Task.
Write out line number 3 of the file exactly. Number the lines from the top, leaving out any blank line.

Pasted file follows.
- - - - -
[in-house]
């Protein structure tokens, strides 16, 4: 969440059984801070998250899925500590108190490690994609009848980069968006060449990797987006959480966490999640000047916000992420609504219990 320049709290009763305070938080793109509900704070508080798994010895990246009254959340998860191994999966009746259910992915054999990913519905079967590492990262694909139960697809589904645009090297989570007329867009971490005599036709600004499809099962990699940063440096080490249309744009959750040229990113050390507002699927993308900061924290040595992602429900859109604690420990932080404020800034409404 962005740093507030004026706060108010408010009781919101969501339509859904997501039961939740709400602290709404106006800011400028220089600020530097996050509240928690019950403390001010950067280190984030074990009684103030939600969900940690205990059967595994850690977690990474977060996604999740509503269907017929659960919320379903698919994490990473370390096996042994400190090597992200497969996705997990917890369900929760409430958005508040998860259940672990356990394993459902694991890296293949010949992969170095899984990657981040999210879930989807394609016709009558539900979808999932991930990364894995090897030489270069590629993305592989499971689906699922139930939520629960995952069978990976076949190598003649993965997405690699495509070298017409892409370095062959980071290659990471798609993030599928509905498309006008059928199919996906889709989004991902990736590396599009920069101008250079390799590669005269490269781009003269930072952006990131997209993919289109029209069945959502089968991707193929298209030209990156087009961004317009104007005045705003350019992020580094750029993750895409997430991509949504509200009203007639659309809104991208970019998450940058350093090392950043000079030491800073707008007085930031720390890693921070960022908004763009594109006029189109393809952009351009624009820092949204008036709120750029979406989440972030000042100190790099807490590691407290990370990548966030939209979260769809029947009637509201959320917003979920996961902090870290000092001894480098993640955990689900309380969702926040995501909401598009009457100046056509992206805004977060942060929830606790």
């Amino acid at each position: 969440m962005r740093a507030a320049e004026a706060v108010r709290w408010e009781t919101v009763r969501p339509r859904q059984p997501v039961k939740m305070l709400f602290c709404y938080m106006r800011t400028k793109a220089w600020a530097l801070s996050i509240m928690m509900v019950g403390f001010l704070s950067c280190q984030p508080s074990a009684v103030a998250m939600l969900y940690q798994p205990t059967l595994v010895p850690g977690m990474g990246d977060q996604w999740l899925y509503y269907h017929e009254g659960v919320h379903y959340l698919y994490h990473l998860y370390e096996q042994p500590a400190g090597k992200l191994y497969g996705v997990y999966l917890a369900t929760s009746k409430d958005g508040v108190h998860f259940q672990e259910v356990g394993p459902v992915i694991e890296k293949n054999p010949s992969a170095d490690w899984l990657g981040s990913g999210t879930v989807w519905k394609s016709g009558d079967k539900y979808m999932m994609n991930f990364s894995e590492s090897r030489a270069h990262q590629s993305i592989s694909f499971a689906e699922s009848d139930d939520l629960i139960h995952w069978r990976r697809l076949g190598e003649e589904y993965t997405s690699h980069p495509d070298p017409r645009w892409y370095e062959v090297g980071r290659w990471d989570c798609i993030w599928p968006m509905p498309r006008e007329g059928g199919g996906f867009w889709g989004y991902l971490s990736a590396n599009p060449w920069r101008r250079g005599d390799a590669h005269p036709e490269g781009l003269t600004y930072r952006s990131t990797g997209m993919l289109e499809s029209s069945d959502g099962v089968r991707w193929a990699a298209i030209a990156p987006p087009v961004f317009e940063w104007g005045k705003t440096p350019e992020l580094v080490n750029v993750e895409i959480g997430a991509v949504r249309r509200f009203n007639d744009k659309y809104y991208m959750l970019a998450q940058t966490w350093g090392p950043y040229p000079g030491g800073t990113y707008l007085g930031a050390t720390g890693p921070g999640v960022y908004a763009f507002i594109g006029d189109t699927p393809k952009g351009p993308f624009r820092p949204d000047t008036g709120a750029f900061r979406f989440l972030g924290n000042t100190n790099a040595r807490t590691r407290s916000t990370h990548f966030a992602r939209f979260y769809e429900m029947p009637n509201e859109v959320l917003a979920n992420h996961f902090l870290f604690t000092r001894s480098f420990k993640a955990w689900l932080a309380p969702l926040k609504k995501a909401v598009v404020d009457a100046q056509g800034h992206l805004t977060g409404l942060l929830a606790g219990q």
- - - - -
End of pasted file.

């Amino acid at each position: 969440m962005r740093a507030a320049e004026a706060v108010r709290w408010e009781t919101v009763r969501p339509r859904q059984p997501v039961k939740m305070l709400f602290c709404y938080m106006r800011t400028k793109a220089w600020a530097l801070s996050i509240m928690m509900v019950g403390f001010l704070s950067c280190q984030p508080s074990a009684v103030a998250m939600l969900y940690q798994p205990t059967l595994v010895p850690g977690m990474g990246d977060q996604w999740l899925y509503y269907h017929e009254g659960v919320h379903y959340l698919y994490h990473l998860y370390e096996q042994p500590a400190g090597k992200l191994y497969g996705v997990y999966l917890a369900t929760s009746k409430d958005g508040v108190h998860f259940q672990e259910v356990g394993p459902v992915i694991e890296k293949n054999p010949s992969a170095d490690w899984l990657g981040s990913g999210t879930v989807w519905k394609s016709g009558d079967k539900y979808m999932m994609n991930f990364s894995e590492s090897r030489a270069h990262q590629s993305i592989s694909f499971a689906e699922s009848d139930d939520l629960i139960h995952w069978r990976r697809l076949g190598e003649e589904y993965t997405s690699h980069p495509d070298p017409r645009w892409y370095e062959v090297g980071r290659w990471d989570c798609i993030w599928p968006m509905p498309r006008e007329g059928g199919g996906f867009w889709g989004y991902l971490s990736a590396n599009p060449w920069r101008r250079g005599d390799a590669h005269p036709e490269g781009l003269t600004y930072r952006s990131t990797g997209m993919l289109e499809s029209s069945d959502g099962v089968r991707w193929a990699a298209i030209a990156p987006p087009v961004f317009e940063w104007g005045k705003t440096p350019e992020l580094v080490n750029v993750e895409i959480g997430a991509v949504r249309r509200f009203n007639d744009k659309y809104y991208m959750l970019a998450q940058t966490w350093g090392p950043y040229p000079g030491g800073t990113y707008l007085g930031a050390t720390g890693p921070g999640v960022y908004a763009f507002i594109g006029d189109t699927p393809k952009g351009p993308f624009r820092p949204d000047t008036g709120a750029f900061r979406f989440l972030g924290n000042t100190n790099a040595r807490t590691r407290s916000t990370h990548f966030a992602r939209f979260y769809e429900m029947p009637n509201e859109v959320l917003a979920n992420h996961f902090l870290f604690t000092r001894s480098f420990k993640a955990w689900l932080a309380p969702l926040k609504k995501a909401v598009v404020d009457a100046q056509g800034h992206l805004t977060g409404l942060l929830a606790g219990q």